Posted by: Isabella | Oct 22, 2011 4:53:59 PM

As everyone noted in the last post, working through the guidelines was certainly not as easy as I had expected. Trying it three times yielded three different results, thus making me understand how disparity could easily ensue. At the same time, however, I also have come to appreciate the commentary that accompanies each section. Actually taking the time to read through parts of it answered a lot of the questions that I had in determining how many points to assign to particular aspects of the crime. This makes me somewhat agree with Isabella’s point: Judges, who have much greater experience with and understanding of the minute details of the Guidelines, are likely to minimize the types of disparity that our class displayed.

On the other hand, though, it is incredibly interesting to see how one mistake can increase/decrease the severity of punishment. For a quick way to examine some of this, I highly recommend playing around with this Federal Guidelines Sentencing Calculator.... http://www.sentencing.us/

Just as an example, I found it kind of amazing that depending on how you characterize the injury sustained by the old man (as either a “bodily injury” or a “serious bodily injury”) altered the sentence range from188-235 months to 235-293 months!

Posted by: Branden Albaugh | Oct 24, 2011 2:07:02 PM

Focusing specifically on parole eligibility, I think the lack of parole eligibility after serving 1/3 of a sentence under the new Guidelines structure (which only permits a 15% reduction in sentence) can be both good and bad with regard to avoiding unwanted sentencing disparity. What was good about the pre-Guidelines 1/3 system was that allowing for a 2/3 reduction could significantly reduce the disparity in sentences between similarly situated individuals. For example, if two men convicted of similar offenses were sentenced to 6 and 12 years, this would be a 6-year disparity. Obviously, a 2/3 reduction for each of them would result in 2 and 4 year sentences, which is only a two-year disparity. If the 15% rule was applied to the original 6 and 12 year sentences, the disparity would not be reduced as far. However, the tradeoff with the 2/3 rule is that if parole is not granted equally, then the disparity can be increased to an even greater extent (the original 6 and 12 year sentences could become 2 and 12 years instead. By contrast, if the 15% rule were misapplied to the original 6 and 12 year sentences, then the resulting disparity would not be as severe as when the 2/3 rule was misapplied. So the 2/3 rule allows for less disparity if applied evenly, but more disparity when misapplied.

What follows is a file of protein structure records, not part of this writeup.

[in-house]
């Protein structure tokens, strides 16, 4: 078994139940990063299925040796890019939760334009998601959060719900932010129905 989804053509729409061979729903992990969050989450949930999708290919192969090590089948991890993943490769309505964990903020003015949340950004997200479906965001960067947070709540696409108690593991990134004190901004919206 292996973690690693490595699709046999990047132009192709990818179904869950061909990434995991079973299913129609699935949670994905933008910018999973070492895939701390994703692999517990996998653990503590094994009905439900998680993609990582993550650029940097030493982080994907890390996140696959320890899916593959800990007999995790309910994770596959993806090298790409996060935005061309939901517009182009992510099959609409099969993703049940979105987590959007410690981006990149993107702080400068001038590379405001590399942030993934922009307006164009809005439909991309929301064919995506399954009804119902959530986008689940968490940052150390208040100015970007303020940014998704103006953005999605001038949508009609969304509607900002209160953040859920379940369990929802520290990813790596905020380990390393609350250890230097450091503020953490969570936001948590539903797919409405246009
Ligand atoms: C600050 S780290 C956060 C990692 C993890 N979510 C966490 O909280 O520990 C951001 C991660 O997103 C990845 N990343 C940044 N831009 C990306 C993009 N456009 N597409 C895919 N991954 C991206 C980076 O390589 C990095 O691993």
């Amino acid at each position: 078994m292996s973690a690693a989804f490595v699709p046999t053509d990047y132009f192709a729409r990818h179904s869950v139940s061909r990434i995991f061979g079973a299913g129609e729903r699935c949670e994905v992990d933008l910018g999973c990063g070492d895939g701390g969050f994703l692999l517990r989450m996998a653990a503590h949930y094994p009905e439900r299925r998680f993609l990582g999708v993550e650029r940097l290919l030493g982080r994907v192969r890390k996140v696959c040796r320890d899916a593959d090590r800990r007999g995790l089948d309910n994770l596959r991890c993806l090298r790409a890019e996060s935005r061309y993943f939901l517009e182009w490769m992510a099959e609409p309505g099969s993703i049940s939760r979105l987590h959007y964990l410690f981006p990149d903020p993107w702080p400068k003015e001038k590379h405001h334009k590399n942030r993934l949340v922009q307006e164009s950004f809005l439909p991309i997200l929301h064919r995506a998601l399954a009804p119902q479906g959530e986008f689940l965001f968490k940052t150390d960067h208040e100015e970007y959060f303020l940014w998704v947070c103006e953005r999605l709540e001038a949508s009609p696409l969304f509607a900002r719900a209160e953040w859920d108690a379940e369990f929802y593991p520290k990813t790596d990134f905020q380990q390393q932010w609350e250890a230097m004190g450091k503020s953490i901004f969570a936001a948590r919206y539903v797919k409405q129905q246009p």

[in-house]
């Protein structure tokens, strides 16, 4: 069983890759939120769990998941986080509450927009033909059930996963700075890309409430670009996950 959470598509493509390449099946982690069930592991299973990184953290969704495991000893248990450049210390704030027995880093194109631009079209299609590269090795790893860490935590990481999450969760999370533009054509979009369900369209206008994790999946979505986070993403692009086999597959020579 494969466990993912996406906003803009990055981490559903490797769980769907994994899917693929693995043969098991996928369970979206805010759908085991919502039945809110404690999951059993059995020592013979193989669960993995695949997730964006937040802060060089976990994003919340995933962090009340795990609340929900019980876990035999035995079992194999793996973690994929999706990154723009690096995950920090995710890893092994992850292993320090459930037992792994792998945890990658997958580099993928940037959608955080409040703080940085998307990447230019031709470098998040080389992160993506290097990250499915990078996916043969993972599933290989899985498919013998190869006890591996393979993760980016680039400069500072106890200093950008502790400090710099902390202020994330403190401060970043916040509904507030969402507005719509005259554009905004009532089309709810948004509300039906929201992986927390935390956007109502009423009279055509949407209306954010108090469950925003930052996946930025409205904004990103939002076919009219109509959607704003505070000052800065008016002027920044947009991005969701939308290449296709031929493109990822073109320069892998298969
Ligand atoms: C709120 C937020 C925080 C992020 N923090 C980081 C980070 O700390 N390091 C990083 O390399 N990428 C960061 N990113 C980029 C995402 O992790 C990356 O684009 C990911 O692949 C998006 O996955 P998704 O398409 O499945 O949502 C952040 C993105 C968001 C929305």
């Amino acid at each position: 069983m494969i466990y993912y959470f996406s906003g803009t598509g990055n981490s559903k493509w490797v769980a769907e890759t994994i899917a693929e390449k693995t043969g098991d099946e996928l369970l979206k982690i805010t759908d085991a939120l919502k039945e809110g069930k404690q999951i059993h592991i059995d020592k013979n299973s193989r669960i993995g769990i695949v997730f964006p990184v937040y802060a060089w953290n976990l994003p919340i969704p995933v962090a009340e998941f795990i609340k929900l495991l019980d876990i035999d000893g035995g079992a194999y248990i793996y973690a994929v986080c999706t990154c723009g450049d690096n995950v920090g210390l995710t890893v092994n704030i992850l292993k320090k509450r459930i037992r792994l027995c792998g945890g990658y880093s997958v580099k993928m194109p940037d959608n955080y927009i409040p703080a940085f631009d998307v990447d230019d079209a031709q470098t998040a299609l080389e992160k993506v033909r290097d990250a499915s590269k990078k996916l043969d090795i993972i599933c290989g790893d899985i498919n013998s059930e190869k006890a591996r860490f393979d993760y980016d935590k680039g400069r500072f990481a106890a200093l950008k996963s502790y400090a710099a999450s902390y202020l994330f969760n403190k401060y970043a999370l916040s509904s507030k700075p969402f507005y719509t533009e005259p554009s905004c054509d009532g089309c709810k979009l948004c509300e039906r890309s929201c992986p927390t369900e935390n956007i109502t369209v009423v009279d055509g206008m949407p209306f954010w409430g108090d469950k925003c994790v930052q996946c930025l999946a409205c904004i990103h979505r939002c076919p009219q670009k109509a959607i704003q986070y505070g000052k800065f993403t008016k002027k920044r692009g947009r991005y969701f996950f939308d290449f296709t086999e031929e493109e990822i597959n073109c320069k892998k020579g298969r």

Posted by: Harrison Markel | Oct 25, 2011 10:47:45 AM

I agree with the comments that the disparity should be eliminated to a greater extent with the experience of the judges in applying the guidelines. The thing that stood out most for me was the severity of the sentences that the guidelines imposed as comparted with the sentences which we each imposed at our own discretion. Adding to this the fact that parole has been eliminated, it is clear that the exact same crime will result in a much greater sentence under the guidelines than otherwise. This concerns me because what we decided was a "fair" punishment is now not possible (disregarding that the guidelines are now advisory). The only solace I take is that someone who was appointed to a sentencing commission and has a lot more expertise in the area than I do drafted these guidelines and hopefully tried to make the sentences "fair" in their minds.

Posted by: Sean B. | Oct 25, 2011 11:36:24 AM